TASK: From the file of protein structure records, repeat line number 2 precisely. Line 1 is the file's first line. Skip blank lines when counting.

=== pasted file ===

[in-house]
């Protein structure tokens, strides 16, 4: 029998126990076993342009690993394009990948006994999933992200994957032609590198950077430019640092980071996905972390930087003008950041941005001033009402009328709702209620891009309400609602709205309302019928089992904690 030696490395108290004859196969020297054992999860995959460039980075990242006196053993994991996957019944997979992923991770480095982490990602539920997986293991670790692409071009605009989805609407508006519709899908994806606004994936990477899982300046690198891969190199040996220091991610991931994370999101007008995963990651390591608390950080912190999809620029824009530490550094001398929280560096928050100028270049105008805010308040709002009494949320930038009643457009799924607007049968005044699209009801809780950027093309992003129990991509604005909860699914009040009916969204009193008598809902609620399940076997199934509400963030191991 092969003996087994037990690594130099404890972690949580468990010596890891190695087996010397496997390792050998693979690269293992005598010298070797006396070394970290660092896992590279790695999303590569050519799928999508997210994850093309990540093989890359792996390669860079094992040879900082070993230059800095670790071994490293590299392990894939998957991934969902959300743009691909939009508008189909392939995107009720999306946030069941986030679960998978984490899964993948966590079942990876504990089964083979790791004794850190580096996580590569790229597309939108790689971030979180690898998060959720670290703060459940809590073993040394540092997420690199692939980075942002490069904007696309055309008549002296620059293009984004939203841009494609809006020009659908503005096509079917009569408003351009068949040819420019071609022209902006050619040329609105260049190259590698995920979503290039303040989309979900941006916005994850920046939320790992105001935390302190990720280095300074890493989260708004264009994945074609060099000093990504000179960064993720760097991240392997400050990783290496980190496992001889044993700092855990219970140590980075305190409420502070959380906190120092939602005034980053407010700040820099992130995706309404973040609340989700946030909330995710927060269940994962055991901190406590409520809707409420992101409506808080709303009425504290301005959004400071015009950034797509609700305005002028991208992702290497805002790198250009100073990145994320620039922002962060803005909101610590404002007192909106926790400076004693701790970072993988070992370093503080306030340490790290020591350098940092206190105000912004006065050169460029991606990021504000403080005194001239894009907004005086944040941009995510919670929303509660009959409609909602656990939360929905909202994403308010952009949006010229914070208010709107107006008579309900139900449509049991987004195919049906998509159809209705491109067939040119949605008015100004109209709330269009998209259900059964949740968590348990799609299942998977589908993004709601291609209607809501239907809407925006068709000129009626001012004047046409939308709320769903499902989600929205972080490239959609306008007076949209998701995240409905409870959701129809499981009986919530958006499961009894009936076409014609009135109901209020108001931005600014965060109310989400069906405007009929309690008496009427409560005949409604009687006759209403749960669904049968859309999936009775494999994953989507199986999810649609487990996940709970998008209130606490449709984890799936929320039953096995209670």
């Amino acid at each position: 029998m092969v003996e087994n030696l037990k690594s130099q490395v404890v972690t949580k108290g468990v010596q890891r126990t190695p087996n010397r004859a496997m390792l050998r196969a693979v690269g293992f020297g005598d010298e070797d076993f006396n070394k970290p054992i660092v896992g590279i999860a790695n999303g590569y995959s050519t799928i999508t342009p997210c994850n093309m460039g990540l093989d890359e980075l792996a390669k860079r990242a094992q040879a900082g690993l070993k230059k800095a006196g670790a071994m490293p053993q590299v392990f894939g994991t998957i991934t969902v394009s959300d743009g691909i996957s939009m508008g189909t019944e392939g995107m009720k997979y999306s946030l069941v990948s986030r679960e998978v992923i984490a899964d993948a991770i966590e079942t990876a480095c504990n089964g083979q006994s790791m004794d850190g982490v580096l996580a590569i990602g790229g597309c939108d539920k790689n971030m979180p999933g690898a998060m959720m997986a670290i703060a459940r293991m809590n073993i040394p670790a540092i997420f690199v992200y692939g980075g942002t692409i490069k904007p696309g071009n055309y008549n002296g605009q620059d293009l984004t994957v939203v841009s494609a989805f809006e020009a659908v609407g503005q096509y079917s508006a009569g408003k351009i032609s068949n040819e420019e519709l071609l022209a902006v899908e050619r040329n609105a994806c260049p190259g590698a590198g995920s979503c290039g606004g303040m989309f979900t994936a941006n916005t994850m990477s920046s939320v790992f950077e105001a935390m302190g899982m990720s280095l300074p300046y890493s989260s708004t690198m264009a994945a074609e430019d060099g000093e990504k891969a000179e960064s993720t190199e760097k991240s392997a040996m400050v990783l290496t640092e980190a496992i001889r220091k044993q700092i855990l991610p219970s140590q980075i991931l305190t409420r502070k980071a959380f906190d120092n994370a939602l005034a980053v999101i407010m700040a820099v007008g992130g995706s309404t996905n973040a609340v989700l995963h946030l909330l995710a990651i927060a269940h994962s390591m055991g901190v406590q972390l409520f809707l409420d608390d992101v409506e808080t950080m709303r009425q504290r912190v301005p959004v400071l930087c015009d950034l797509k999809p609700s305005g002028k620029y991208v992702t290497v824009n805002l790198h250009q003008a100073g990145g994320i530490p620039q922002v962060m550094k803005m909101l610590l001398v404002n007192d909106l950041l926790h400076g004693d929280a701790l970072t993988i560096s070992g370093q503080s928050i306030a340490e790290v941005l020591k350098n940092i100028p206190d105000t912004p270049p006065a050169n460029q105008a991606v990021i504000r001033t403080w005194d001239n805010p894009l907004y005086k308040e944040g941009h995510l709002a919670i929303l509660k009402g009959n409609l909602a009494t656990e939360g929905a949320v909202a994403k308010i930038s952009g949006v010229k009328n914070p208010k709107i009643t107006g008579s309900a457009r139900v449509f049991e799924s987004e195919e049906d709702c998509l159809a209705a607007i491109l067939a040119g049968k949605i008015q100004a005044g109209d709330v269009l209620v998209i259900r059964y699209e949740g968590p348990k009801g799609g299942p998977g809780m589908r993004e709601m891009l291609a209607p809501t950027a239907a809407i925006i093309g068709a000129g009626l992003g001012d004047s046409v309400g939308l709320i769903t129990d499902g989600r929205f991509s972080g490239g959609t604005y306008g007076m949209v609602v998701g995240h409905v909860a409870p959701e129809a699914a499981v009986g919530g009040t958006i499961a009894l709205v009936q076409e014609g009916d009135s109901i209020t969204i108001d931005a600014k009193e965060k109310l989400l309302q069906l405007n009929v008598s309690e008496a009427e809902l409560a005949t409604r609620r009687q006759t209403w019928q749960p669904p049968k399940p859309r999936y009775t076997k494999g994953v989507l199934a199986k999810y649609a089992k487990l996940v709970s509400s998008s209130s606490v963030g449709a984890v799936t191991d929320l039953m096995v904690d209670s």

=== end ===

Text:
């Protein structure tokens, strides 16, 4: 029998126990076993342009690993394009990948006994999933992200994957032609590198950077430019640092980071996905972390930087003008950041941005001033009402009328709702209620891009309400609602709205309302019928089992904690 030696490395108290004859196969020297054992999860995959460039980075990242006196053993994991996957019944997979992923991770480095982490990602539920997986293991670790692409071009605009989805609407508006519709899908994806606004994936990477899982300046690198891969190199040996220091991610991931994370999101007008995963990651390591608390950080912190999809620029824009530490550094001398929280560096928050100028270049105008805010308040709002009494949320930038009643457009799924607007049968005044699209009801809780950027093309992003129990991509604005909860699914009040009916969204009193008598809902609620399940076997199934509400963030191991 092969003996087994037990690594130099404890972690949580468990010596890891190695087996010397496997390792050998693979690269293992005598010298070797006396070394970290660092896992590279790695999303590569050519799928999508997210994850093309990540093989890359792996390669860079094992040879900082070993230059800095670790071994490293590299392990894939998957991934969902959300743009691909939009508008189909392939995107009720999306946030069941986030679960998978984490899964993948966590079942990876504990089964083979790791004794850190580096996580590569790229597309939108790689971030979180690898998060959720670290703060459940809590073993040394540092997420690199692939980075942002490069904007696309055309008549002296620059293009984004939203841009494609809006020009659908503005096509079917009569408003351009068949040819420019071609022209902006050619040329609105260049190259590698995920979503290039303040989309979900941006916005994850920046939320790992105001935390302190990720280095300074890493989260708004264009994945074609060099000093990504000179960064993720760097991240392997400050990783290496980190496992001889044993700092855990219970140590980075305190409420502070959380906190120092939602005034980053407010700040820099992130995706309404973040609340989700946030909330995710927060269940994962055991901190406590409520809707409420992101409506808080709303009425504290301005959004400071015009950034797509609700305005002028991208992702290497805002790198250009100073990145994320620039922002962060803005909101610590404002007192909106926790400076004693701790970072993988070992370093503080306030340490790290020591350098940092206190105000912004006065050169460029991606990021504000403080005194001239894009907004005086944040941009995510919670929303509660009959409609909602656990939360929905909202994403308010952009949006010229914070208010709107107006008579309900139900449509049991987004195919049906998509159809209705491109067939040119949605008015100004109209709330269009998209259900059964949740968590348990799609299942998977589908993004709601291609209607809501239907809407925006068709000129009626001012004047046409939308709320769903499902989600929205972080490239959609306008007076949209998701995240409905409870959701129809499981009986919530958006499961009894009936076409014609009135109901209020108001931005600014965060109310989400069906405007009929309690008496009427409560005949409604009687006759209403749960669904049968859309999936009775494999994953989507199986999810649609487990996940709970998008209130606490449709984890799936929320039953096995209670």